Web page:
Statins and another drug, progesterone, have been reported in several recent studies to make survival from strokes and other brain damage events more likely. But the statins have moved into current treatment fastest. Now, if patients are not already taking a statin, one will likely be started if doctors suspect a stroke.
Fifty-three year old Joe Lipton noticed some disturbing symptoms earlier this year while raking his yard.
"The rake, which weighs about five pounds, felt like it weighed 200, and then I noticed numbness in my arm up to the shoulder," he said.
Joe was having a T-I-A, the warning sign of a stroke. Tests at the hospital showed damage to the brain's blood supply. He had an emergency procedure to prevent a stroke. Immediately, doctors gave him a statin drug.
"Within twenty-four hours, I was on Lipitor," Lipton said.
Lipitor and other statins given during the hospital stay for a stroke can improve survival and recovery. Stroke patients already on these drugs had better survivals than if statins were stopped after hospitalization.
All this from pills meant to prevent strokes and heart attacks.
The idea of using these drugs up front when a patient's first having a stroke is a newer concept and makes you wonder what these drugs are doing besides preventing blockages in arteries," Dr. Keith Siller of NYC Langone Medical Center said.
There are certain drugs that treat one condition, but can serve double-duty when helping with another treatment.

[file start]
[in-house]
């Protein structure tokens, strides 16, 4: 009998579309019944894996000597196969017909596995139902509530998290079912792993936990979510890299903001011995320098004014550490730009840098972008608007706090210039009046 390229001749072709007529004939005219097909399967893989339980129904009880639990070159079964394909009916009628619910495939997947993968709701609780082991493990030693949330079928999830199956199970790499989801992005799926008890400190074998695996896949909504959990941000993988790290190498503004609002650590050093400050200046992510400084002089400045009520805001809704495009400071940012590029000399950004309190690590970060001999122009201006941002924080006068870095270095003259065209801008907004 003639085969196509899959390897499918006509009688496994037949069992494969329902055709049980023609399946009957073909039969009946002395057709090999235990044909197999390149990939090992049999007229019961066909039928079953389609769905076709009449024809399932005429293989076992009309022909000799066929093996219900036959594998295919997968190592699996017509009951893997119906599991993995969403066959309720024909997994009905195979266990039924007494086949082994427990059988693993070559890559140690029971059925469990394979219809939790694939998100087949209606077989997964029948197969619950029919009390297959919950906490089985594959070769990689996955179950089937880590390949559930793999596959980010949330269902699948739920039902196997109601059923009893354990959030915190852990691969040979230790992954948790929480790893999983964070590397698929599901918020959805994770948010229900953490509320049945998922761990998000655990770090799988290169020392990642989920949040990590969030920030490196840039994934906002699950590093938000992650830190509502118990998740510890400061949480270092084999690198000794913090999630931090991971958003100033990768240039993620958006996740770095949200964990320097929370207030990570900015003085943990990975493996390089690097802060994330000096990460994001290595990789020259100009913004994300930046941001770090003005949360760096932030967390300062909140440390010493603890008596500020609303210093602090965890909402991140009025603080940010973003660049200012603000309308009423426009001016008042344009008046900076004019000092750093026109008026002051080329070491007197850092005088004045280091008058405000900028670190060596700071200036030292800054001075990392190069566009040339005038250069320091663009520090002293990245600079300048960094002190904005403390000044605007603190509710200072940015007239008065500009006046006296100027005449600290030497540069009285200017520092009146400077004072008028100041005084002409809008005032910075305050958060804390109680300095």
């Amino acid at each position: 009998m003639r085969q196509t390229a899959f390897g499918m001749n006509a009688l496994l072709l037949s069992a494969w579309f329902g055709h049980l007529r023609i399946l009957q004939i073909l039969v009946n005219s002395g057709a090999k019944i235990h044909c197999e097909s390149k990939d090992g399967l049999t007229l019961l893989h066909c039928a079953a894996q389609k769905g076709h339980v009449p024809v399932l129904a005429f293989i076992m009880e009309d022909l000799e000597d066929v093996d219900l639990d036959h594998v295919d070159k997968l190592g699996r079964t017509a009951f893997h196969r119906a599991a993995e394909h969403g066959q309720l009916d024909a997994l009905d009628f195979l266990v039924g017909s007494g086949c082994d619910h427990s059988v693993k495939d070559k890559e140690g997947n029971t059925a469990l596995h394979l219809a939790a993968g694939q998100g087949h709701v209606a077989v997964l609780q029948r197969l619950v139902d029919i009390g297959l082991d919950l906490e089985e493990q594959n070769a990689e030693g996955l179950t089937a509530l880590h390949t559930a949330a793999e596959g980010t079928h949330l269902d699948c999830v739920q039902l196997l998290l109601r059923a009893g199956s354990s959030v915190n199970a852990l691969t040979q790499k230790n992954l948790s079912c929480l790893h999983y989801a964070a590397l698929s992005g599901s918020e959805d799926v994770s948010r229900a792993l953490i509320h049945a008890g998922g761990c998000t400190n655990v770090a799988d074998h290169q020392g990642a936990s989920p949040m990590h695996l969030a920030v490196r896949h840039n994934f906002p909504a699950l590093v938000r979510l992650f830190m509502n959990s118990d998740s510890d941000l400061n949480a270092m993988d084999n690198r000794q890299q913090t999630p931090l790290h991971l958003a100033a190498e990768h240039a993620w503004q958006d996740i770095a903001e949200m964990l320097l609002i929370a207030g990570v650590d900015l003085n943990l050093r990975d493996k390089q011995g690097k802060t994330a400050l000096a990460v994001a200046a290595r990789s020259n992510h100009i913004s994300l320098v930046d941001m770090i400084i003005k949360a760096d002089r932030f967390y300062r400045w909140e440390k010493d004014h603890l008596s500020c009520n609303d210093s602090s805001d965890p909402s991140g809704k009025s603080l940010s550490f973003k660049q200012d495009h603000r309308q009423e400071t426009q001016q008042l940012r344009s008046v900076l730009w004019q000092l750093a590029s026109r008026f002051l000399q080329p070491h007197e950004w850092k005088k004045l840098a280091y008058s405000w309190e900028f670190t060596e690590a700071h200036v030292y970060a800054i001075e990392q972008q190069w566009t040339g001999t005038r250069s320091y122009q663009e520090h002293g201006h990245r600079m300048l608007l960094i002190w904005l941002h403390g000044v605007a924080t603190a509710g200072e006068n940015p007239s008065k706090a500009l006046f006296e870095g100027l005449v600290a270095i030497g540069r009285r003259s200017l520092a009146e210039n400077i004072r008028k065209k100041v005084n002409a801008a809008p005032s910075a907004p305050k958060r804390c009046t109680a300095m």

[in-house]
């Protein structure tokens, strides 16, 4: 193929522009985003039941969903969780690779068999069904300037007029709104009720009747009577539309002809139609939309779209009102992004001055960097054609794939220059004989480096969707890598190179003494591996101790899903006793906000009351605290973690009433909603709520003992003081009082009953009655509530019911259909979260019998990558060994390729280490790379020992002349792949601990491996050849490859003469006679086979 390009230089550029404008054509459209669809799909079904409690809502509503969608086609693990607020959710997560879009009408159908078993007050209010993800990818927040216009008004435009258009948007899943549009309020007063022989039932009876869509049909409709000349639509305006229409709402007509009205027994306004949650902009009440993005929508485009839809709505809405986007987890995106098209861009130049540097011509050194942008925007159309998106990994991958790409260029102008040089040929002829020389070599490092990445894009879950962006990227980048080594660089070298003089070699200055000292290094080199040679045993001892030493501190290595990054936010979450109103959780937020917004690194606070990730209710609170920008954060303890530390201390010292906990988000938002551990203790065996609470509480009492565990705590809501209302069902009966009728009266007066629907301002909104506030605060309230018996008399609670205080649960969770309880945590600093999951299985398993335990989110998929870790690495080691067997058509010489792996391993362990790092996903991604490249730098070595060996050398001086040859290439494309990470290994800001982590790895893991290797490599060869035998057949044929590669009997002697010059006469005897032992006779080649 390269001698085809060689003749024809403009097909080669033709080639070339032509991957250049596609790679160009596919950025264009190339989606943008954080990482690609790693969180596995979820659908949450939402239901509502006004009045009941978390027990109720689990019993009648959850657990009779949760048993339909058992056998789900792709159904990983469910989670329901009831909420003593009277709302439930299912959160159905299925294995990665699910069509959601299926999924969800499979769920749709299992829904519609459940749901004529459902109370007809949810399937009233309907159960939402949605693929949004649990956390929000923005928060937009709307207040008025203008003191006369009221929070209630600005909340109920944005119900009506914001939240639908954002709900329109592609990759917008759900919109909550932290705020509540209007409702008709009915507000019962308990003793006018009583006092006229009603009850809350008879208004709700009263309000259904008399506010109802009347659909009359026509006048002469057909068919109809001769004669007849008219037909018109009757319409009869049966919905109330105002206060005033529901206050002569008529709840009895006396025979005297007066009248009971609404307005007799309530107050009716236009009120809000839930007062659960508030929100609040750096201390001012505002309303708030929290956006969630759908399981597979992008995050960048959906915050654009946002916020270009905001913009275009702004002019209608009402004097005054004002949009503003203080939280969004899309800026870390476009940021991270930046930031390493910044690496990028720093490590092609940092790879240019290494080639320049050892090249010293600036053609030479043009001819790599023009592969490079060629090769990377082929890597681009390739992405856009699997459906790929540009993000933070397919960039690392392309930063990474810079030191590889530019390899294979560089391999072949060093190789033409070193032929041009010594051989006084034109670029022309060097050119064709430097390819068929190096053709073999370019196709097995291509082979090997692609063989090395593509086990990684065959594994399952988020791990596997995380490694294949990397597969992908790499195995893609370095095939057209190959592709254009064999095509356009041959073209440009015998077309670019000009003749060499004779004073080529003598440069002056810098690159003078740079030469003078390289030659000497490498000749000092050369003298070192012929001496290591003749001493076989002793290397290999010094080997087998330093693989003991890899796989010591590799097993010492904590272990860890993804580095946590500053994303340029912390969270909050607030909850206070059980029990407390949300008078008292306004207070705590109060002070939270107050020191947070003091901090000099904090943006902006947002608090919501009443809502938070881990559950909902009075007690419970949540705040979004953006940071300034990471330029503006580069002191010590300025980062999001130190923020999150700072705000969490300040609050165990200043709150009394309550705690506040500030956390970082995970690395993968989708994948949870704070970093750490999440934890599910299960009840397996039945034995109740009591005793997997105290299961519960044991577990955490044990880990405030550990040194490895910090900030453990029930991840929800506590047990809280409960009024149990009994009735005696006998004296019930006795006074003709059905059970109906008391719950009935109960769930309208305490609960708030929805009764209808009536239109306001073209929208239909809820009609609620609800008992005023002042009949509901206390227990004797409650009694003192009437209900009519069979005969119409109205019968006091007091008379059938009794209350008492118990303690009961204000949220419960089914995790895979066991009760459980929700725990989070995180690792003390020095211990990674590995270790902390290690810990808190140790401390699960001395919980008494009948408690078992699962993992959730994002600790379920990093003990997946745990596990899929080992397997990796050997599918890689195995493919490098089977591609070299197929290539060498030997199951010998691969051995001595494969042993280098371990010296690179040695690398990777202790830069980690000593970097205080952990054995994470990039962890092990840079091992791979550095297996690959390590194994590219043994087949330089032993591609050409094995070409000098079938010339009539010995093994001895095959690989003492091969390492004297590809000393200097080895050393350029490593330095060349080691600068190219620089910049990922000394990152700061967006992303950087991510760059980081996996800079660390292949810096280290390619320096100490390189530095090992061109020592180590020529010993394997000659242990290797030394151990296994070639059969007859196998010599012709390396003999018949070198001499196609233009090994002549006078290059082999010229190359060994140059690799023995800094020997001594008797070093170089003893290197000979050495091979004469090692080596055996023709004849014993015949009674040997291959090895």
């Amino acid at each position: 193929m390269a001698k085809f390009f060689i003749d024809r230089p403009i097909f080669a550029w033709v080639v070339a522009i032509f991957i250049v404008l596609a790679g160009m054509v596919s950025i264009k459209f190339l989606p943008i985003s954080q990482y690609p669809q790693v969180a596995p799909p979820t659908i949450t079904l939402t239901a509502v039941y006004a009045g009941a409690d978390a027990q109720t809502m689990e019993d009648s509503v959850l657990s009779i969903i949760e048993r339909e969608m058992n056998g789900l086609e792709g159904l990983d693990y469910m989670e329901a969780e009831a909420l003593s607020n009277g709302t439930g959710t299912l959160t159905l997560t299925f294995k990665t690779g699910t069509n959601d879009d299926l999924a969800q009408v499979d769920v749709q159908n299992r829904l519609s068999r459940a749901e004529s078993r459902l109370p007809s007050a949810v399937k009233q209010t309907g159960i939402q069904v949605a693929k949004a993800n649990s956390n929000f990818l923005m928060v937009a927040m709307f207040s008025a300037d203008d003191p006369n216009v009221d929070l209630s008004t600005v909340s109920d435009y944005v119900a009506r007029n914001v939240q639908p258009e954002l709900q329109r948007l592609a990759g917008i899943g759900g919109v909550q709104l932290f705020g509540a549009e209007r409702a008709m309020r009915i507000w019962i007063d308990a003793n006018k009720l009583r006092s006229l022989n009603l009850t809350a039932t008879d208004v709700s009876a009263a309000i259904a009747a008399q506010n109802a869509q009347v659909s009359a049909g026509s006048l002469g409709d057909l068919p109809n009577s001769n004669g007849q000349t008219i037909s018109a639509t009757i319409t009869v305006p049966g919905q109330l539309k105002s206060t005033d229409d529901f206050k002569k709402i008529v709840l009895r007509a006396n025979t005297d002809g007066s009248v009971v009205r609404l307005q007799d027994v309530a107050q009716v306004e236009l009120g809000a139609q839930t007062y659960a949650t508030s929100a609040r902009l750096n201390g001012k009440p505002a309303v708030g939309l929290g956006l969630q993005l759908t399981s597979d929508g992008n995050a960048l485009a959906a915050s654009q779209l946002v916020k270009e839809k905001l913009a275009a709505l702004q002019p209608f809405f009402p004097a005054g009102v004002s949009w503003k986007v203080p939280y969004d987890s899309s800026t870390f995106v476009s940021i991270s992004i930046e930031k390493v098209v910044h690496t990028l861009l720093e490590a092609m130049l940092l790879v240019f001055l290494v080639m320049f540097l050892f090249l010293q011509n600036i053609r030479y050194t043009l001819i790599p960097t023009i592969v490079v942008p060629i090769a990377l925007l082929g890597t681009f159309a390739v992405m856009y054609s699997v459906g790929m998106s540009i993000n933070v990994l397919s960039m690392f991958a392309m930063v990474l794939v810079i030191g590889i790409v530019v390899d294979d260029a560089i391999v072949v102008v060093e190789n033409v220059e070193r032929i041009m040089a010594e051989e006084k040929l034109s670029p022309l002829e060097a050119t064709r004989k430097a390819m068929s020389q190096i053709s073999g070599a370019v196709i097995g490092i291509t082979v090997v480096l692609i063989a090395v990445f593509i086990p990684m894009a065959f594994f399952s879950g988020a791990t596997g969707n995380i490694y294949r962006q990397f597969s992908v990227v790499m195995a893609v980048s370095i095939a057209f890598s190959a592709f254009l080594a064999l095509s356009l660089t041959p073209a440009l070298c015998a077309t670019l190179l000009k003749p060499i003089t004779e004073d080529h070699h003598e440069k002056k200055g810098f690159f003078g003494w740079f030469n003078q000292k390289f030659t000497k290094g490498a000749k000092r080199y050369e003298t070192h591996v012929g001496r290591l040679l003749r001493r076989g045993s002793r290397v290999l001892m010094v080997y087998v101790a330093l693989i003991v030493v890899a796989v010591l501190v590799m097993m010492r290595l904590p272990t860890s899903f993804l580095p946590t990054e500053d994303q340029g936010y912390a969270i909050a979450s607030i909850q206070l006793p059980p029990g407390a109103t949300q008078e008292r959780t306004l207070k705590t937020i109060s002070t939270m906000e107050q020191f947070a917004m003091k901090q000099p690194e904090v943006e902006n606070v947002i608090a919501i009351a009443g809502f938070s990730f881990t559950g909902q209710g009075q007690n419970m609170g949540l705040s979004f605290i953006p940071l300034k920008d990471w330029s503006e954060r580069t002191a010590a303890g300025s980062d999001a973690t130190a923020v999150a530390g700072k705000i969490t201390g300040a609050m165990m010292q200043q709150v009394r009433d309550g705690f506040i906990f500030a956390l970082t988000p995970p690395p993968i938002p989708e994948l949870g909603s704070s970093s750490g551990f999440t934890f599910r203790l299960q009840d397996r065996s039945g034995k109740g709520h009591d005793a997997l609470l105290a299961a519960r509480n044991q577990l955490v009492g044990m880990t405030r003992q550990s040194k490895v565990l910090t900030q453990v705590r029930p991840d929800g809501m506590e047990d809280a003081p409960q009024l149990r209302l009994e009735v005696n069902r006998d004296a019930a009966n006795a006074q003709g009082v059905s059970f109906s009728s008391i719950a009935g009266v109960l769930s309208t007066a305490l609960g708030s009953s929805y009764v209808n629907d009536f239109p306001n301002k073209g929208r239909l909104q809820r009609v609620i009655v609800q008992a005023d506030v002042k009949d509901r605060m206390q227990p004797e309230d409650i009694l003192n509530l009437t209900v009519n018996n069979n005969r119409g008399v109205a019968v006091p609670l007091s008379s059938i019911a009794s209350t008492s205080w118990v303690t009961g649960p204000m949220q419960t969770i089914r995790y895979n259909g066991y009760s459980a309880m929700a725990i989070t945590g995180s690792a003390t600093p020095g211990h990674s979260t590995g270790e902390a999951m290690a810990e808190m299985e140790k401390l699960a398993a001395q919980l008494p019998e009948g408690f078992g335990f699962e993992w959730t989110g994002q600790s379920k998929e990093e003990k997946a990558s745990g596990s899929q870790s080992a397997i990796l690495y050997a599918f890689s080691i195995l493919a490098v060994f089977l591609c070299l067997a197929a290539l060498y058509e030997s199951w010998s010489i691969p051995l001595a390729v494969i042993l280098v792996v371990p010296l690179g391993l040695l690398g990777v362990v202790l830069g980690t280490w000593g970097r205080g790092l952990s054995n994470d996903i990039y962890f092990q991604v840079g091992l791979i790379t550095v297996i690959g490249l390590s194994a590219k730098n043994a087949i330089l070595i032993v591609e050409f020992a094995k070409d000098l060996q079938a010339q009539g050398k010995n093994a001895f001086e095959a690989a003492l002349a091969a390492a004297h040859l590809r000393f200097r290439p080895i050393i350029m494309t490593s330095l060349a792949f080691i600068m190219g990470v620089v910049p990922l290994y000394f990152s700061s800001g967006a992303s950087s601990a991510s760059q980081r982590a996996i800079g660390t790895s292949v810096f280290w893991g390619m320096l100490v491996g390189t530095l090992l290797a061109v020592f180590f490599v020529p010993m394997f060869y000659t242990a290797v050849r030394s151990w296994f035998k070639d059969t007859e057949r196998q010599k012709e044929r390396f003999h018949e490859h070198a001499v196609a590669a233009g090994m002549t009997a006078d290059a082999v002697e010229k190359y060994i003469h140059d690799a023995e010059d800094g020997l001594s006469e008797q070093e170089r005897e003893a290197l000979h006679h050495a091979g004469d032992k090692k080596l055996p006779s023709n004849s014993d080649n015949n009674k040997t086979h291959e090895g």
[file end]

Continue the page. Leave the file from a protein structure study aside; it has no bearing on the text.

Dr. Siller says one thought is that statins not only reduce cholesterol blockages, but can reduce inflammation which can also block the arteries. Other drugs are also being used in unusual ways to protect the brain.
Researchers are studying the female hormone progesterone in traumatic brain injuries. Studies show it can protect brain cells and in one report can cut death rates in half.
Progesterones are only in study now for this treatment. Joe had some side effects from statins. But Dr. Siller advises that these drugs are very safe in general.
"There is going to be a small percentage of the population that will have side effects, but the vast majority of patients do not, and they should be taking them if they need them," Siller said.
Dr. Siller also makes the point that starting a drug such as a statin in the hospital makes an impression on the patient that these drugs are lifesavers. That means that they may be more likely to take them regularly when the leave the hospital and resume their normal routines. Stopping the drug can dramatically increase the risk of stroke.
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